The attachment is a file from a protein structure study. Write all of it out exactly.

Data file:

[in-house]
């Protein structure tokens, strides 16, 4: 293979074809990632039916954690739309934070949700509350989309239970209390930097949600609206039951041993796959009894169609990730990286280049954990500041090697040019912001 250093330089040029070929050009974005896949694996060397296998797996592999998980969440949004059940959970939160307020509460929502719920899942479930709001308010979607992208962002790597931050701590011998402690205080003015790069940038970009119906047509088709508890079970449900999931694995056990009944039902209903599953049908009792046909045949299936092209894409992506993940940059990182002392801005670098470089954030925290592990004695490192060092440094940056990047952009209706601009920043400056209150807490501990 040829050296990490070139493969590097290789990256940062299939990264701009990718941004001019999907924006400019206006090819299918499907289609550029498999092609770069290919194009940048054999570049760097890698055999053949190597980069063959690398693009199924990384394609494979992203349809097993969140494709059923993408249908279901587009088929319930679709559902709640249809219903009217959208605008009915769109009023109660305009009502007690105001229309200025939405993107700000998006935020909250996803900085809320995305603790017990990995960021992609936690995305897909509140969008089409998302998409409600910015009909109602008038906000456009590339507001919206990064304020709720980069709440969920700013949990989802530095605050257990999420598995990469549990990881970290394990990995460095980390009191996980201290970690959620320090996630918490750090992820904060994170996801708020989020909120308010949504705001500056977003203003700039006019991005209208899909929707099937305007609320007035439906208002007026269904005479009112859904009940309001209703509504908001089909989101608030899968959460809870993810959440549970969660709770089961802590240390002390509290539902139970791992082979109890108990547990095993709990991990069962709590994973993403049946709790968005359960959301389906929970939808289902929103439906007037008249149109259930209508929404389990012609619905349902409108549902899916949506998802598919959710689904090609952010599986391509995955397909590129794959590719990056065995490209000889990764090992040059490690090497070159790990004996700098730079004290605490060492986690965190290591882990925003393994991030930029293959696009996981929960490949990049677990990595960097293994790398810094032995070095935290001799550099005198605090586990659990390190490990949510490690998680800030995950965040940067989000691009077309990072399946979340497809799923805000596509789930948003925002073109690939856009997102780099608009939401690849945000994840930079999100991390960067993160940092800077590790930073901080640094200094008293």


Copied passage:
[in-house]
């Protein structure tokens, strides 16, 4: 293979074809990632039916954690739309934070949700509350989309239970209390930097949600609206039951041993796959009894169609990730990286280049954990500041090697040019912001 250093330089040029070929050009974005896949694996060397296998797996592999998980969440949004059940959970939160307020509460929502719920899942479930709001308010979607992208962002790597931050701590011998402690205080003015790069940038970009119906047509088709508890079970449900999931694995056990009944039902209903599953049908009792046909045949299936092209894409992506993940940059990182002392801005670098470089954030925290592990004695490192060092440094940056990047952009209706601009920043400056209150807490501990 040829050296990490070139493969590097290789990256940062299939990264701009990718941004001019999907924006400019206006090819299918499907289609550029498999092609770069290919194009940048054999570049760097890698055999053949190597980069063959690398693009199924990384394609494979992203349809097993969140494709059923993408249908279901587009088929319930679709559902709640249809219903009217959208605008009915769109009023109660305009009502007690105001229309200025939405993107700000998006935020909250996803900085809320995305603790017990990995960021992609936690995305897909509140969008089409998302998409409600910015009909109602008038906000456009590339507001919206990064304020709720980069709440969920700013949990989802530095605050257990999420598995990469549990990881970290394990990995460095980390009191996980201290970690959620320090996630918490750090992820904060994170996801708020989020909120308010949504705001500056977003203003700039006019991005209208899909929707099937305007609320007035439906208002007026269904005479009112859904009940309001209703509504908001089909989101608030899968959460809870993810959440549970969660709770089961802590240390002390509290539902139970791992082979109890108990547990095993709990991990069962709590994973993403049946709790968005359960959301389906929970939808289902929103439906007037008249149109259930209508929404389990012609619905349902409108549902899916949506998802598919959710689904090609952010599986391509995955397909590129794959590719990056065995490209000889990764090992040059490690090497070159790990004996700098730079004290605490060492986690965190290591882990925003393994991030930029293959696009996981929960490949990049677990990595960097293994790398810094032995070095935290001799550099005198605090586990659990390190490990949510490690998680800030995950965040940067989000691009077309990072399946979340497809799923805000596509789930948003925002073109690939856009997102780099608009939401690849945000994840930079999100991390960067993160940092800077590790930073901080640094200094008293």